Solo traveling is so developing in recent years, many people (both men and women) want to take a solo travel journey. However, solo traveling may cause many dangerous risks. Therefore, we offer the following necessary tips for solo travelers on how to travel alone successfully. Ready to make the most of your first solitary outing?
1. Know your strengths
Are you a sociable person who wants to be in the middle of everything? You might go crazy if you can’t communicate, so head for where you speak the language. Or, barring that go somewhere with very few tourists. If you’re more of an introvert and prefer to observe a culture, forget the language barrier and go for passive entertainment. Vibrant cities are perfect for this, especially ones with good café cultures. Paris is classic, but other former French colonies, such as Vietnam, are also great for sitting and people-watching, all for the price of a coffee.
2. Sleep around
Look for room rentals in an apartment, which gives an automatic connection with residents when you’re travelling alone. Even if your landlord doesn’t take you out on the town, you’ll at least scoop up a few local tips. Try online bulletin boards in your destination, room-rental sites like Airbnb and crash-pad networks like Couchsurfing. Bonus: as a solo traveller, you have tons of options to choose from. Hostels are of course ready-made for solo travellers, but you might wind up spending more time with other tourists than with locals.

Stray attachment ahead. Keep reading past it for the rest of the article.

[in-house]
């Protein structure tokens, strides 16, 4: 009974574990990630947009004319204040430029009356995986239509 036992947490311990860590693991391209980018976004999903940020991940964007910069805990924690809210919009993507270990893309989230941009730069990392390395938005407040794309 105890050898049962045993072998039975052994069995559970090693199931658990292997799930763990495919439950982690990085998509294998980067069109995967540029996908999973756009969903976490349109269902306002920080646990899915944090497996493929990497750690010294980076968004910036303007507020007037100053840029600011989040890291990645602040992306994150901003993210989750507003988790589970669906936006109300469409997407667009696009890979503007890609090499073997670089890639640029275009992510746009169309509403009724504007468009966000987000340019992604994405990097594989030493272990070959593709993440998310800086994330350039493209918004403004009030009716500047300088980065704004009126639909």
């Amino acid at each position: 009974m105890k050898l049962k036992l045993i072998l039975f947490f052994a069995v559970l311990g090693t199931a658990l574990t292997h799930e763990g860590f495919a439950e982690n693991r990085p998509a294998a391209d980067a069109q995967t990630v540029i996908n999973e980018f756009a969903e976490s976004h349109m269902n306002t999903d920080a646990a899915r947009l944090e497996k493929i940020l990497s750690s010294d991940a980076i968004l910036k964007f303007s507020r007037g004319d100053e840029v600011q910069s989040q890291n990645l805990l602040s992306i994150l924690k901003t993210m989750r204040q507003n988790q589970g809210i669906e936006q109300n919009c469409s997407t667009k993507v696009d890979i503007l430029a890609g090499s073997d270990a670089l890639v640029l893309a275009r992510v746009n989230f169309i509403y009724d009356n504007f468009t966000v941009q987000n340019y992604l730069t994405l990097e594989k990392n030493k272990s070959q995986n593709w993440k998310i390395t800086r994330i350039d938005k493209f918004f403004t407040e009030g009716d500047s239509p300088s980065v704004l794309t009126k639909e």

3. Play the oddball card
In much of the world, solo travellers – and single people in general – are seen as strange, even a bit unfortunate. But travelling alone, you might find yourself the recipient of generous invitations to people’s houses for dinner. So don’t feel bad – just roll with it, and show off your free-agent status by offering to take a family’s photo at a big sight, for instance, or sitting near a chatty gang at a bar.
4. Just say no
Sometimes, especially in more hospitable and foreigner-fascinated cultures like Egypt, the attention you get travelling solo can be a little intense. Learn how to say “no, thank you” in the local language, as well as “absolutely not” – plus the local nonverbal gesture for no, which is often more effective than both. Also have local help numbers, such as the tourist police, programmed in your phone. You’ll probably never need them, but just knowing you have them can give you the confidence to deal with awkward situations.
5. Pack a book
A good book, a magazine or even just postcards to write or your travel journal to jot in – are all legitimate activities at a bar or restaurant if you get to feeling a little bored/lonely/exposed, so carry one of them with you at all times. And as a last resort there’s always fiddling with your smartphone.
6. Take photos
Making photography a mission, even if it’s just little odd details you notice about a place, gives a little structure to your day. And you will notice more odd details, because you’ll have the time and attention to look around. Your friends at home will appreciate your perspective and the story that comes with it.
7. Eat big
You might be tempted to live on fast food, just to avoid awkward restaurant situations. Don’t. In fact, fancy establishments are fantastic places to dine alone. Waiters are happy to help solo diners who smile and say, “I made a special trip just to eat here. What do you recommend?” Social folks might want to eat at the bar, but there’s no shame in taking a table for two.
8. Get an early start
If the thought of bar-hopping alone makes you die a little inside, just recast your day. Wake up early, enjoy a leisurely breakfast (when all the good stuff is still available on the hotel buffet) and head out for parks, museums and other daytime-only activities. If you pack your day full enough, you’ll be ready for bed by 9pm.
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